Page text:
Seeking ammo for the trial, the FBI, the U.S. Attorney's Office and four environmental agencies began holding meetings in a local gym attended by the Big Hill homeowners. At these meetings, homeowners were told by six believable authorities that they had been defrauded by the Lucases. Despite the federal dog and pony show, the government persuaded only 10 percent of the Big Hill lot owners (36 out of 300) to join in their criminal case against the developer.
The local hearings were laying the groundwork for a federal lynching in the name of saving the environment. It made great PR, exemplified by the boastful press releases sent out immediately after the conviction. The bureaucrats, the prosecutors and the judges all jumped on board this gravy train of political correctness. There was just one small problem. The Lucases were innocent.
They were accused of building on wetlands, but they were never allowed in court to contest the validity of the wetlands designation. [Update: See Note 1. --ed] How can pine land be wetlands? In fact, when Lucas was selling some timber off the land, the Corps approved the sale stating in its report that "no waterway existed" and "no wetlands had been built" and "no action required." They were accused of not obtaining EPA septic permits. In fact, no such permit has ever been required or given anywhere in the U.S.A. [bold and link added]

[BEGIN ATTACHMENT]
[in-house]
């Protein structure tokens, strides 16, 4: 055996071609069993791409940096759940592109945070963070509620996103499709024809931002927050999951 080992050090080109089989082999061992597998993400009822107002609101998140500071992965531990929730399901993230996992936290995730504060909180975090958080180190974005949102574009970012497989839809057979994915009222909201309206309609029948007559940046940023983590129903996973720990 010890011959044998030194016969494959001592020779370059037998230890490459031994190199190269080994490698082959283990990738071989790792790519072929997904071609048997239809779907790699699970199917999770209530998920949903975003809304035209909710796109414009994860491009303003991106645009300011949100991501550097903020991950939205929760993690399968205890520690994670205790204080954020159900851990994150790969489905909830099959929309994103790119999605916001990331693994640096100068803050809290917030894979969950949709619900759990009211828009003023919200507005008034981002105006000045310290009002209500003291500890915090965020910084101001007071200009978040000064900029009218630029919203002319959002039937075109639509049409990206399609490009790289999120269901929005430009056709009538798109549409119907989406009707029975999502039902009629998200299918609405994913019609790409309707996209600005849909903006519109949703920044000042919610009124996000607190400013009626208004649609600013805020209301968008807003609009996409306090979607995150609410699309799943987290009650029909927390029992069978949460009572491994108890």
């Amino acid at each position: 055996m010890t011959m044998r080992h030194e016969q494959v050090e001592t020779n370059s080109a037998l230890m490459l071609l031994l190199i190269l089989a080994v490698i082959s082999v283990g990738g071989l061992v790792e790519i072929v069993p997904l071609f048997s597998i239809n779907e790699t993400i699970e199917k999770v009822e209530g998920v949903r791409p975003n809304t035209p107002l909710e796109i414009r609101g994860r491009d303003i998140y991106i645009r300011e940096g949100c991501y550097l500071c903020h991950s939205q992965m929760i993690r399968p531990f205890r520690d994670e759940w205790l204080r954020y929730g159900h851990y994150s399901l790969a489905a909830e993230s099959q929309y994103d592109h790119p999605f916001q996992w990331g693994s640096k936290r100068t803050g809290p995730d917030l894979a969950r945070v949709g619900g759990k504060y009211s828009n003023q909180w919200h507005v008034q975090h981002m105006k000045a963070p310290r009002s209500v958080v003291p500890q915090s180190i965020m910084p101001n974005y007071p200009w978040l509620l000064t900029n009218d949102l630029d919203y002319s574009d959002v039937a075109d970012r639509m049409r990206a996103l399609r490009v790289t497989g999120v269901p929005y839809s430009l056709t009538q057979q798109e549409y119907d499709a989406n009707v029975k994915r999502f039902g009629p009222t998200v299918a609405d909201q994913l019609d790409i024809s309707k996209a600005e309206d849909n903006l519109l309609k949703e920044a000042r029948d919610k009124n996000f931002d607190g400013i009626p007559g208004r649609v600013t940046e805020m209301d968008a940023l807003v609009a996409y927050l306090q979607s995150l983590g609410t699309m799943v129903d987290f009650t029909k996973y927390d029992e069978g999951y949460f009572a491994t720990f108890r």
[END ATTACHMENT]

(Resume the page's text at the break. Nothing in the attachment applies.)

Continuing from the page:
This is what John Adams and Thomas Jefferson feared -- an out-of-control, out-of-touch, unaccountable federal bureaucracy wreaking havoc on ordinary citizens. Their fears, first conceived 250 years ago, have proven to be remarkably on target.And what accounts for their remarkable ability to foretell such tyranny? Their understanding that each man owns his own life, and that the proper purpose of the government is to protect the individual. This understanding, if only implicit, was much more common among the general public in their time than it is now. It must become much more common again before we will begin to stop hearing of such atrocities or, worse still, having them visited upon ourselves.
I strongly recommend reading both of Emmerich's columns soon, as his paper seems to remove them from open access after a couple of weeks.
Note 1: But see Qwertz's comment on how the court dealt with the EPA's designation of this property as a "wetland".
Today: Added Note 1 (HT: Qwertz).